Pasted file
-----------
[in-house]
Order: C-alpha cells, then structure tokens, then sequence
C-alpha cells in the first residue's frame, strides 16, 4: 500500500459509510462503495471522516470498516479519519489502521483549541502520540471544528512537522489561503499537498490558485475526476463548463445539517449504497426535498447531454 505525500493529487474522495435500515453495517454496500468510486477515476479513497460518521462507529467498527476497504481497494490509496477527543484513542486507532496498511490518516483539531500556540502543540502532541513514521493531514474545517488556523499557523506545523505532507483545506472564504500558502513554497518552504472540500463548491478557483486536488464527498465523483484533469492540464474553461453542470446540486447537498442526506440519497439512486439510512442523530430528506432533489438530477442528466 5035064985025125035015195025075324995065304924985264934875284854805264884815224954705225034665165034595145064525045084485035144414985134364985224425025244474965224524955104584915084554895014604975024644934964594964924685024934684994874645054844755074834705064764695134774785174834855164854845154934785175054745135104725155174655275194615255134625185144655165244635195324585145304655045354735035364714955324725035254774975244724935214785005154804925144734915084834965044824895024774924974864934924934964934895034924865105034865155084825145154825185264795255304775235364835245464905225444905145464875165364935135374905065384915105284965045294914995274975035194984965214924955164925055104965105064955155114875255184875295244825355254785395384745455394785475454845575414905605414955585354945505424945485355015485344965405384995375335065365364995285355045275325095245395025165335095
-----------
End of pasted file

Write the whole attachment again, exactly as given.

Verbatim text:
[in-house]
Order: C-alpha cells, then structure tokens, then sequence
C-alpha cells in the first residue's frame, strides 16, 4: 500500500459509510462503495471522516470498516479519519489502521483549541502520540471544528512537522489561503499537498490558485475526476463548463445539517449504497426535498447531454 505525500493529487474522495435500515453495517454496500468510486477515476479513497460518521462507529467498527476497504481497494490509496477527543484513542486507532496498511490518516483539531500556540502543540502532541513514521493531514474545517488556523499557523506545523505532507483545506472564504500558502513554497518552504472540500463548491478557483486536488464527498465523483484533469492540464474553461453542470446540486447537498442526506440519497439512486439510512442523530430528506432533489438530477442528466 5035064985025125035015195025075324995065304924985264934875284854805264884815224954705225034665165034595145064525045084485035144414985134364985224425025244474965224524955104584915084554895014604975024644934964594964924685024934684994874645054844755074834705064764695134774785174834855164854845154934785175054745135104725155174655275194615255134625185144655165244635195324585145304655045354735035364714955324725035254774975244724935214785005154804925144734915084834965044824895024774924974864934924934964934895034924865105034865155084825145154825185264795255304775235364835245464905225444905145464875165364935135374905065384915105284965045294914995274975035194984965214924955164925055104965105064955155114875255184875295244825355254785395384745455394785475454845575414905605414955585354945505424945485355015485344965405384995375335065365364995285355045275325095245395025165335095